> > but Mac appears to have stalled somewhat?
> It seems many packaging and distribution problems either fall away, because
> the author controls both, not a distro and not the user, or fall away
> because they exist and must be solved anyway if Gregory-the-Qt-developer or
> ACME Qt-using software vendor is creating software.

But if the developer is the one who "must solve it anyway", this may be just 
the reason to avoid doing it and staying with Qt-only (since it will avoid 
spending a lot of time of building dependencies on Windows which are not 
fully and officially supported on Windows).

> > Of course, once the splitting work is done, and it's easily portable,
> > then eternal vigilance is needed to make sure it stays that way, which
> > probably means more stringent rules around kdelibs.
> Right. But if split well, it might always be obvious where things belong.

Yes, maybe. Hopefully.

> Kevin Ottens wrote:
> > Note though that there's likely two things to keep in mind:
> >
> > a) We have to be careful to not split our libraries too much, if they
> > become too small and too numerous we'll very likely pay it in
> > application/workspace startup time on some platforms (definitely need to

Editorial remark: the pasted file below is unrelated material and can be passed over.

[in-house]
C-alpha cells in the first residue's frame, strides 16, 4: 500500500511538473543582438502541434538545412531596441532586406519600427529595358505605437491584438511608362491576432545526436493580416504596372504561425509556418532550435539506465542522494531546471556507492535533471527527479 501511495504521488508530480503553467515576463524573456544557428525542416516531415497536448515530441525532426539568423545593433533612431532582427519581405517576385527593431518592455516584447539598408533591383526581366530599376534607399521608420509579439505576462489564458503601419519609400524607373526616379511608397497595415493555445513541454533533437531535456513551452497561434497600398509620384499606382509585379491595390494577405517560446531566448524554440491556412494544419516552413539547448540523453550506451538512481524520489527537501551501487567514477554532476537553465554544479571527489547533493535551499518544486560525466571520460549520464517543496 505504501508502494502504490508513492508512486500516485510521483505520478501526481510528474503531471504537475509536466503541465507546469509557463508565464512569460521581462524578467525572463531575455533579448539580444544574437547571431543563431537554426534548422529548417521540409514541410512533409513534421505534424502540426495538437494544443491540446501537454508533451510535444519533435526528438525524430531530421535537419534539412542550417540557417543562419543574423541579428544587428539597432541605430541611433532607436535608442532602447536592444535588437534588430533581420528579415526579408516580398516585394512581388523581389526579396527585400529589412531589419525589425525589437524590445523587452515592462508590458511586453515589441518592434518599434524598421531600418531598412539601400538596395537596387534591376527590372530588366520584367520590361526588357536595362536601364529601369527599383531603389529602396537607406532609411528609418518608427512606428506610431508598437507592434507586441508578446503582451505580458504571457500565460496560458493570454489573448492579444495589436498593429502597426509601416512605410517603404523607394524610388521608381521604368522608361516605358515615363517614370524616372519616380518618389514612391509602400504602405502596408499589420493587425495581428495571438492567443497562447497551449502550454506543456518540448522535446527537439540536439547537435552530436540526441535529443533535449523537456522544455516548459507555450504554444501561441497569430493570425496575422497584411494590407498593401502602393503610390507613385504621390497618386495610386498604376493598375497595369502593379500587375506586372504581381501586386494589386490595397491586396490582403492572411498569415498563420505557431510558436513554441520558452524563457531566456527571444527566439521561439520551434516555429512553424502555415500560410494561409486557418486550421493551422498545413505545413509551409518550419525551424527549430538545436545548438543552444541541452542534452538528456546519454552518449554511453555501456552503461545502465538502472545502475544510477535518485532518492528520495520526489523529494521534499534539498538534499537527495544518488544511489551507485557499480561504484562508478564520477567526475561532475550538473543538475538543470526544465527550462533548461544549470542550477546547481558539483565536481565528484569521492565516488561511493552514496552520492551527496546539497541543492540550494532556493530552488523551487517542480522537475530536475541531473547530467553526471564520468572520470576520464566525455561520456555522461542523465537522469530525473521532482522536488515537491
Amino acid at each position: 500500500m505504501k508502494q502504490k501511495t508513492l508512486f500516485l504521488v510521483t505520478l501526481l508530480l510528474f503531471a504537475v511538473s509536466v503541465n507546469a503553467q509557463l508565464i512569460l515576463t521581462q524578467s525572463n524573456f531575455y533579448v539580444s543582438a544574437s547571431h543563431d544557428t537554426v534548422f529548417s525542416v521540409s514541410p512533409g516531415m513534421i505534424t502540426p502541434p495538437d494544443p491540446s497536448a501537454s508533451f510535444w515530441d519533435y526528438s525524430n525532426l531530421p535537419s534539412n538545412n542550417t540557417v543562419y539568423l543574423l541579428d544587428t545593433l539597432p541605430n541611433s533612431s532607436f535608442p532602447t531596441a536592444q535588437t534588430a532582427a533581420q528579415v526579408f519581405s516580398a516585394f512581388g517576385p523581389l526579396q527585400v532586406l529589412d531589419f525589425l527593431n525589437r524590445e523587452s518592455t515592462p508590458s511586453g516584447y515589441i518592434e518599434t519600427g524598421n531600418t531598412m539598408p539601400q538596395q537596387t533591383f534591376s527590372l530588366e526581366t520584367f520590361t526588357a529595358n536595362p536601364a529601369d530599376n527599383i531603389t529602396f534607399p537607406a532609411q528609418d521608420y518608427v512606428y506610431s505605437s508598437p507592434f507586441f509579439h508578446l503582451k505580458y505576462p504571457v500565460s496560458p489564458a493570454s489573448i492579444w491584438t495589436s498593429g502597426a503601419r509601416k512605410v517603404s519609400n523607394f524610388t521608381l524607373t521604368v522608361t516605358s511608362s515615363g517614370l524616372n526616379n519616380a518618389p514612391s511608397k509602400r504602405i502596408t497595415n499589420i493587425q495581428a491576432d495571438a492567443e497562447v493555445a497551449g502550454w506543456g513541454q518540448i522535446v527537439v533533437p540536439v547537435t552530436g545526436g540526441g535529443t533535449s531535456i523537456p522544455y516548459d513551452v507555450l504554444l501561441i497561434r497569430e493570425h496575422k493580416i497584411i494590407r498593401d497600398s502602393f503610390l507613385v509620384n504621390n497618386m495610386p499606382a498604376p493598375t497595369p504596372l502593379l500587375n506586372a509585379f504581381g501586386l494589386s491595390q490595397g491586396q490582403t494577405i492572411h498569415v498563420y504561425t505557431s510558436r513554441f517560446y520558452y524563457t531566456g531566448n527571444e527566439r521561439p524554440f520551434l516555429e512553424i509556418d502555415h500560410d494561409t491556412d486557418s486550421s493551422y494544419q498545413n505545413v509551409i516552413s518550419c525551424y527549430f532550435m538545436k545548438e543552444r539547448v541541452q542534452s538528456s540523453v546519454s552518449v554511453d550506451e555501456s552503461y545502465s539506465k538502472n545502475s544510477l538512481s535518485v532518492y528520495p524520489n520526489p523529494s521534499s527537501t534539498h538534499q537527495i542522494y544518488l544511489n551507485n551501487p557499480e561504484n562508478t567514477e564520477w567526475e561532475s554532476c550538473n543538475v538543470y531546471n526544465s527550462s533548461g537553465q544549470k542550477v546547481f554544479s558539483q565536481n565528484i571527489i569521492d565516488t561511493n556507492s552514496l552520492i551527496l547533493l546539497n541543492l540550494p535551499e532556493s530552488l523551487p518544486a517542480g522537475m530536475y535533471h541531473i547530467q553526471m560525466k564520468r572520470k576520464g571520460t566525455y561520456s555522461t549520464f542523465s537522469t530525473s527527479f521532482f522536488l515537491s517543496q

> > be carefully benchmarked and so on, there's a trade-off to find).
> To some extent I think this is already happening with kdesupport and the
> number random git repos growing.
> As Jaime notes though it might be possible to build the libraries together
> if CMake'd from kdelibs/ and also make it possible to cd kjob && cmake. I'm
> not certain it's possible or sensible. Just another option.

It is possible, but it needs work.
A lot of things are done as they are done in KDE so that individual KDE 
developers don't have to care too much about the build system, and to avoid 
duplication. The most obvious thing are the installed cmake find-modules from 
Feature tests are done in the toplevel CMakeLists.txt and a config.h is 
created there, so all libraries which need these tests have the results 
available. find_package() is done partly in the toplevel files, so libraries 
needing those packages don't have to find_package() themselves, which also 
saves a bit of cmake-configure time.
When we want to be able to do cd kjob && cmake, kjob needs to have all the 
necessary tests etc. in its own directory. This needs work from the library 
maintainer, i.e. from all library maintainers.
When their feature tests (HAVE_SOME_HEADER_H etc.) use the same names for the 
result variables, cmake doesn't run the test again, but just returns the 
existing result from the previously already executed test.
So, there will be duplication, and cmake-time will become somewhat (a bit ? a 
lot ? I don't know) bigger, and there will be complaints about that.

Also, each of those libs then needs to handle the two cases (built as part of 
kdelibs or built independently) themselves, most obvious issue is that if it 
is built independently, it needs to search for Qt itself.

So, it is possible, without any conceptual problems, it's just a big piece of 
work, which must be done (or at least maintained) by the individual library 

But I would like that approach nevertheless.